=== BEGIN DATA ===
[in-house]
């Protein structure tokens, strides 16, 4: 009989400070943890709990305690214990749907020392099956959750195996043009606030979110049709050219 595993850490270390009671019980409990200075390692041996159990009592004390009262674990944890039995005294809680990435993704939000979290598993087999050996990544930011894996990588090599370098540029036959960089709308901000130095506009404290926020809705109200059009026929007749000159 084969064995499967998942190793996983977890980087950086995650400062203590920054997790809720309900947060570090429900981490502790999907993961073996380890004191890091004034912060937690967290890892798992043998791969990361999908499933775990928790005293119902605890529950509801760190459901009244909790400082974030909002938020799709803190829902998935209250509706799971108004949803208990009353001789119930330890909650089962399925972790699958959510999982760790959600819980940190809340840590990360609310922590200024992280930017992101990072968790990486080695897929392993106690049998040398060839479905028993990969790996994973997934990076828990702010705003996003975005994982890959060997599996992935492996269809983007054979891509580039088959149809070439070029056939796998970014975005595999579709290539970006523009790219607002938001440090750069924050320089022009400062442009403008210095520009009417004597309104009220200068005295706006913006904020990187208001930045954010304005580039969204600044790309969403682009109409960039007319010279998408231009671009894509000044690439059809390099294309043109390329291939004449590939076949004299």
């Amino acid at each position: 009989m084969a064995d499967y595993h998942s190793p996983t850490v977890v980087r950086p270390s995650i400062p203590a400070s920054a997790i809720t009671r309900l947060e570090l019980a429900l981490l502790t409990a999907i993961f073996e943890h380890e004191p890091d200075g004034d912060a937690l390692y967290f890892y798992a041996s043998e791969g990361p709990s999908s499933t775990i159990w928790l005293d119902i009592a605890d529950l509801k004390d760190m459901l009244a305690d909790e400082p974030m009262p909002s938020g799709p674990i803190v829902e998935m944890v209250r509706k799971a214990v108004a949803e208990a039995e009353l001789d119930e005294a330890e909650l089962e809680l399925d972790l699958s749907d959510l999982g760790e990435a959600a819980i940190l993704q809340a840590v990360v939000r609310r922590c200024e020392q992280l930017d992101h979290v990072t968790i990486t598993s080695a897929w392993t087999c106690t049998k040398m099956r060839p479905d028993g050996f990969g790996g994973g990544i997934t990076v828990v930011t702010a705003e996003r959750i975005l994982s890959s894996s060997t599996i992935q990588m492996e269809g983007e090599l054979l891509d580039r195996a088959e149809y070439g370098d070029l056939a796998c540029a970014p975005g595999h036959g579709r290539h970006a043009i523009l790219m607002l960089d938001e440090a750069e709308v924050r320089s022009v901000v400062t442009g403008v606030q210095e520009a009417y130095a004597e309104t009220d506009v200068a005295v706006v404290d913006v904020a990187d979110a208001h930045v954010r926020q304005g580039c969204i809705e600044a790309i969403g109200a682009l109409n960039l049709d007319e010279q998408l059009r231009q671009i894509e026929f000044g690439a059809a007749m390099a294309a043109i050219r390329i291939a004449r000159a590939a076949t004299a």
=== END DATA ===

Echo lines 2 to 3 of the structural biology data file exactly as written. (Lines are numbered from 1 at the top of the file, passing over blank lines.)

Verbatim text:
């Protein structure tokens, strides 16, 4: 009989400070943890709990305690214990749907020392099956959750195996043009606030979110049709050219 595993850490270390009671019980409990200075390692041996159990009592004390009262674990944890039995005294809680990435993704939000979290598993087999050996990544930011894996990588090599370098540029036959960089709308901000130095506009404290926020809705109200059009026929007749000159 084969064995499967998942190793996983977890980087950086995650400062203590920054997790809720309900947060570090429900981490502790999907993961073996380890004191890091004034912060937690967290890892798992043998791969990361999908499933775990928790005293119902605890529950509801760190459901009244909790400082974030909002938020799709803190829902998935209250509706799971108004949803208990009353001789119930330890909650089962399925972790699958959510999982760790959600819980940190809340840590990360609310922590200024992280930017992101990072968790990486080695897929392993106690049998040398060839479905028993990969790996994973997934990076828990702010705003996003975005994982890959060997599996992935492996269809983007054979891509580039088959149809070439070029056939796998970014975005595999579709290539970006523009790219607002938001440090750069924050320089022009400062442009403008210095520009009417004597309104009220200068005295706006913006904020990187208001930045954010304005580039969204600044790309969403682009109409960039007319010279998408231009671009894509000044690439059809390099294309043109390329291939004449590939076949004299």
């Amino acid at each position: 009989m084969a064995d499967y595993h998942s190793p996983t850490v977890v980087r950086p270390s995650i400062p203590a400070s920054a997790i809720t009671r309900l947060e570090l019980a429900l981490l502790t409990a999907i993961f073996e943890h380890e004191p890091d200075g004034d912060a937690l390692y967290f890892y798992a041996s043998e791969g990361p709990s999908s499933t775990i159990w928790l005293d119902i009592a605890d529950l509801k004390d760190m459901l009244a305690d909790e400082p974030m009262p909002s938020g799709p674990i803190v829902e998935m944890v209250r509706k799971a214990v108004a949803e208990a039995e009353l001789d119930e005294a330890e909650l089962e809680l399925d972790l699958s749907d959510l999982g760790e990435a959600a819980i940190l993704q809340a840590v990360v939000r609310r922590c200024e020392q992280l930017d992101h979290v990072t968790i990486t598993s080695a897929w392993t087999c106690t049998k040398m099956r060839p479905d028993g050996f990969g790996g994973g990544i997934t990076v828990v930011t702010a705003e996003r959750i975005l994982s890959s894996s060997t599996i992935q990588m492996e269809g983007e090599l054979l891509d580039r195996a088959e149809y070439g370098d070029l056939a796998c540029a970014p975005g595999h036959g579709r290539h970006a043009i523009l790219m607002l960089d938001e440090a750069e709308v924050r320089s022009v901000v400062t442009g403008v606030q210095e520009a009417y130095a004597e309104t009220d506009v200068a005295v706006v404290d913006v904020a990187d979110a208001h930045v954010r926020q304005g580039c969204i809705e600044a790309i969403g109200a682009l109409n960039l049709d007319e010279q998408l059009r231009q671009i894509e026929f000044g690439a059809a007749m390099a294309a043109i050219r390329i291939a004449r000159a590939a076949t004299a």